(January 31, 2011) Actor Woody Harrelson will return to the stage in Toronto to direct an original play that revolves around a gun that was meant to be used to kill Adolf Hitler.

The Academy Award nominee had success in this city in 2003 and 2004 as director of a production of This Is Our Youth, about disaffected young people during the Ronald Reagan era.

The newest project is Bullet for Adolf, which Harrelson co-authored with Frankie Hyman. He’s bringing it to Toronto with the same partners he worked with for This Is Our Youth: Marcello Cabezas, Derrick Chua and Corey Ross.

Bullet for Adolf is a partly autobiographical work set in Houston during the racially charged summer of 1983. It deals with the tensions that arise when an antique gun vanishes that once was intended to be used to kill Hitler.

“Frankie and I worked construction together in Houston in the summer of 1983,” Harrelson said. “The people we got to know that summer had a profound effect on us.

“The eight characters in this play are based on real people. The names have been changed to protect the not-so-innocent.”

Harrelson will direct the play at the University of Toronto’s Hart House Theatre from April 19 to May 7.

“We want audiences to bring an open mind to this raucous frolic into murky waters,” said Harrelson. “We debate some important issues, for example, race and gender, in what we hope is a provocative and humorous piece. We’d like audiences to take this home and continue the conversation. That is what a great night of theatre encourages for me.”

Harrelson is best known for his longtime appearance as Woody on the hit TV series Cheers. His film work includes Oscar-nominated performances in The People vs. Larry Flynt and The Messenger.

He plans to cast Bullet for Adolf with young Toronto actors, with the possible exception of one leading role that might go to an international professional.

“Since this is a new work, we wanted to see what new talents we could find to help shape this story,” said producer Cabezas. “Of course, with Woody’s association, the hope is that the show will get attention and as such, so will these new talents. The notion of finding a new star would be a wonderful end to this process.”

The producers plan to hold auditions from Feb. 11 to 13.


Mass Effect 2: A Masterpiece

Source: www.thestar.com - Darren Zenko

Mass Effect 2
PlayStation 3
Rated M

(January 27, 2011) Released a year ago on XBox 360 and PC,
Mass Effect 2 — like its hero/ine Commander Shepard — has been sent back to the lab and rebuilt and improved for its long-awaited PlayStation 3 release. The result is not only the definitive edition of Edmonton-based BioWare’s space-opera role-playing adventure and one of the best PS3 games ever, but the apotheosis of triple-A-plus cinematic game development.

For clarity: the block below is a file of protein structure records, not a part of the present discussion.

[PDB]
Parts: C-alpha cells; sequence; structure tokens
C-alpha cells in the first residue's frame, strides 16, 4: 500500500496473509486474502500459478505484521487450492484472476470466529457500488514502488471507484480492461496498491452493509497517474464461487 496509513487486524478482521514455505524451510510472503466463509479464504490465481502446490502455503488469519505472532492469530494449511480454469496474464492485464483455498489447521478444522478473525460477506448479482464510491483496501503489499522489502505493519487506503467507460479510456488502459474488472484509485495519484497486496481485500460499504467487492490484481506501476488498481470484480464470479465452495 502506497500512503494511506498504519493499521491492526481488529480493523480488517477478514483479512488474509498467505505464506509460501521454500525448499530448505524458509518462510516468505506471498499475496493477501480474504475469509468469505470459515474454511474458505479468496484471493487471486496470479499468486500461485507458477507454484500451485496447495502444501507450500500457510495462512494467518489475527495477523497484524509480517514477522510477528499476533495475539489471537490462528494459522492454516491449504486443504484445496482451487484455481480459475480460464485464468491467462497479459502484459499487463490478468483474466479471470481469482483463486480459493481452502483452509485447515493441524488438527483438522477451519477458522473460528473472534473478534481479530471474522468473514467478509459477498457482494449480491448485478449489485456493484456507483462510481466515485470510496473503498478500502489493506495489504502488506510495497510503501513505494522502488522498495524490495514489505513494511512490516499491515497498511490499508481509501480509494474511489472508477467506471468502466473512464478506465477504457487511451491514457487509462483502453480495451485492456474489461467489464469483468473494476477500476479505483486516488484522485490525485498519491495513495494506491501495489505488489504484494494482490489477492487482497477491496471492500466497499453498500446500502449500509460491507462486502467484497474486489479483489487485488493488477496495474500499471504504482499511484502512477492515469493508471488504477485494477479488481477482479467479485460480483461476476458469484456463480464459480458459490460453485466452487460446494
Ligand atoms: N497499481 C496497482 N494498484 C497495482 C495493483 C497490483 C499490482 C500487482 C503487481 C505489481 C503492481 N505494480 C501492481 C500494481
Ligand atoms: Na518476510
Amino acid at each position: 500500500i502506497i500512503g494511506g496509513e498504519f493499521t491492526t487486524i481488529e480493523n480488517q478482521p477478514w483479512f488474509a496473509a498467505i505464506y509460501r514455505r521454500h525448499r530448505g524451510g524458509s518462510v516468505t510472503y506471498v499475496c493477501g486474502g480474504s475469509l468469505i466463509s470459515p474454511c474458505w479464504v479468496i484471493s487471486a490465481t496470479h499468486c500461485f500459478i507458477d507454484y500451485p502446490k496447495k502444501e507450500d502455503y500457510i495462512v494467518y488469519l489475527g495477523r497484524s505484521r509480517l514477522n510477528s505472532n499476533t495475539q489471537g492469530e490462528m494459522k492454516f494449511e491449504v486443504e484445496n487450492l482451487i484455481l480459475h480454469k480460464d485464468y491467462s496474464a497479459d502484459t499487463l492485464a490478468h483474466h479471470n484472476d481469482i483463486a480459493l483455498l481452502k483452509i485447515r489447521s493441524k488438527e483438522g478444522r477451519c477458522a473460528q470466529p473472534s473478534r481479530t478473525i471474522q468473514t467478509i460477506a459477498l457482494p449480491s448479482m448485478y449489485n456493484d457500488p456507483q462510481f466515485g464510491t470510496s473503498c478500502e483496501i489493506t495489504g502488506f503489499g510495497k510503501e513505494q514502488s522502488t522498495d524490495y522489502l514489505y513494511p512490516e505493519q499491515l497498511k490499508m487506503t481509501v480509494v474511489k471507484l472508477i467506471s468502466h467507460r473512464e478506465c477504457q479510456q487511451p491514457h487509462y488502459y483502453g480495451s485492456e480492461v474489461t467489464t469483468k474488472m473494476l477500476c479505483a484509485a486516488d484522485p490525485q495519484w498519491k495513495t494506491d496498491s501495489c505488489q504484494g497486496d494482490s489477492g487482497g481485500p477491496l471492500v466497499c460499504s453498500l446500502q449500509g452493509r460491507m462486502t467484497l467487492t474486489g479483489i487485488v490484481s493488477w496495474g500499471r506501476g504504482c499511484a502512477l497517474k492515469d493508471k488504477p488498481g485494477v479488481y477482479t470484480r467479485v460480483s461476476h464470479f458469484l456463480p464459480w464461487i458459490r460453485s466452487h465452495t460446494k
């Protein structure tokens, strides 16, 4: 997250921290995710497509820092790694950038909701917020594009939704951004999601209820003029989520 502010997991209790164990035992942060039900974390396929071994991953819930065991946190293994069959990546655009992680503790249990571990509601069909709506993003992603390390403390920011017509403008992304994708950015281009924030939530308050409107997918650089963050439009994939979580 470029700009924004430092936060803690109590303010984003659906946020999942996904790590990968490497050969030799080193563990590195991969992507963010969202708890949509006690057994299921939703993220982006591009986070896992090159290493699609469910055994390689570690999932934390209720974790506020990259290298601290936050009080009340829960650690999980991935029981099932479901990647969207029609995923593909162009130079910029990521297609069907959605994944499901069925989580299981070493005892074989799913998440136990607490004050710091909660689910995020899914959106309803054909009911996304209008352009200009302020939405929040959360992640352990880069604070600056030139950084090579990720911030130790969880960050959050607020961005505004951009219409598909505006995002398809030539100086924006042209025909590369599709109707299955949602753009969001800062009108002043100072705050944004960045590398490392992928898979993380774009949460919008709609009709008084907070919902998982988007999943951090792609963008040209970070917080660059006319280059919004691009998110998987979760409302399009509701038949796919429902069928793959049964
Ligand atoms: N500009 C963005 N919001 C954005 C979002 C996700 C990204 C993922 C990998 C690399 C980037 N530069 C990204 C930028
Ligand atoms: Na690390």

I never got the chance to review ME2 last year; my 360’s DVD drive conked out about six hours in, and by the time I got that sorted the go-go schedule of a weekly game critic had forced me onward. That hardware failure turns out to have been a lucky break; here is the game in its full glory, built on a slick, all-new engine, comprising all available add-ons and featuring an interactive graphic novel (produced in conjunction with Dark Horse comics). PS3 players, who missed out on the first Mass Effect, get into the universe and their character before all hell breaks loose.

Break loose it does. I said “cinematic,” and I meant it in the full-throttle blockbuster sense. Mass Effect 2 starts with a bang — hundreds of them, actually, each one gut-wrenching — and never wants to turn down the volume. Every pixel is informed by complete commitment to being as awesome as possible. If playing ME2 ever feels quiet or pokey, it’s because the player is being pokey — which is, of course, a legitimate option in an open-ended role-playing game that offers so much to those adventurers who go for the nooks and crannies.

Hybridization is kind of the rule in games these days. You’ve got your action/RPGs, your puzzle/shooters . . . hell, there’s probably a survival-horror/kitchen-sim somewhere. ME2 isn’t so much a hybrid as a hydra, or maybe a chimera, a triple-headed threat in which every element could stand fully on its own. If it were just a role-playing game, it would be one of the most satisfying. If it were just a third-person tactical squad shooter, it would be one of the tightest and hottest. If it were just an interactive CGI sci-fi film and conversation simulator, it would still be the best by default, because nobody’s really doing what BioWare does. All three aspects give and take from each other, one experience informing the next to create a relentlessly engrossing whole.

Mass Effect 2 is problematic in one specific way. The problem is not with this game but with games themselves, or at least with the RPG genre. Playing ME2, I couldn’t shake the nagging question: Where is “up” from here?

Making games the BioWare way, with huge worlds, comprehensive mechanics, full cinematic presentation and thousands of pages of fully voiced interactive dialogue, is insanely expensive, to the point of making no business sense. At these margins, a single flop — “flopping” here means “selling fewer than 2 million copies plus DLC” — could wipe out a chunk of the industry. Only a developer with the braintrust and brand cachet of BioWare can possibly get away with it. Mass Effect 2 is a masterpiece that almost nobody can afford to emulate.